My one concern is that if we raise the HAP limits, either by having a 50% discretionary limit across the State rather than the 50% limit for Dublin and 20% outside Dublin, or if we index link HAP to something else, there is an incentive for landlords to keep pushing the rents up. Dublin rents are flatlining, according to Daft and the Residential Tenancies Board, RTB, but rents in other urban centres are increasing. In Cork, Galway, Sligo and Waterford, the rate is between 3% and 5%. The more money put into rental subsidy, the more rent goes up. I am not arguing against the increase but I would always have been of the view that there needs to be a cap as well as an increase. Where an increase is provided, there should be a cap of some level on the entire rental market.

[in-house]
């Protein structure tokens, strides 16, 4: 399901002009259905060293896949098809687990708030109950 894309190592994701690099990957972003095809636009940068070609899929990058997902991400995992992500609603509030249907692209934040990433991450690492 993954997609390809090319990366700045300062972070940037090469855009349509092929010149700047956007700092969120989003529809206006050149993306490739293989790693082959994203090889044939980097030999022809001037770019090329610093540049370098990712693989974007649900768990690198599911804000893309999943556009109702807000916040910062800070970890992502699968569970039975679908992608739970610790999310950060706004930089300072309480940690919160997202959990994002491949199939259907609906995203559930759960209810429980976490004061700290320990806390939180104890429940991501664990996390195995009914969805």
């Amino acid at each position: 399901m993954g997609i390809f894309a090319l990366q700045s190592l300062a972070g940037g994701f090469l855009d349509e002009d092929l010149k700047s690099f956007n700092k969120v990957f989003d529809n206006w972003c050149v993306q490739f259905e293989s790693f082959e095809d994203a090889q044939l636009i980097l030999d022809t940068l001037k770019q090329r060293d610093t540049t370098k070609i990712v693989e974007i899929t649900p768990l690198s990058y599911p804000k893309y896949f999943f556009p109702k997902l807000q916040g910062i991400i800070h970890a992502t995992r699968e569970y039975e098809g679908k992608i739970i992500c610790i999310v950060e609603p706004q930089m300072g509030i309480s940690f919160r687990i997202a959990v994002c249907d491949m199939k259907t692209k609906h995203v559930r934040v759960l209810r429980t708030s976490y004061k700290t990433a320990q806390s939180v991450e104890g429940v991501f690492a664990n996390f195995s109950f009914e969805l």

I have a question for both witnesses. Maybe this is the first one they could answer. It is all very well for us to have this discussion, express concern and sympathy and agree with the witnesses, but what do they want us to do? That is the important point. The witnesses are here in front of the committee. Is there specific action they would like us to take on foot of the evidence they have given us? I refer to taking an action from today rather than just discussing an issue that most of us have some experience of, although we appreciate the work the witnesses are doing and the research they have presented to us.
Ms Marcella Stakem: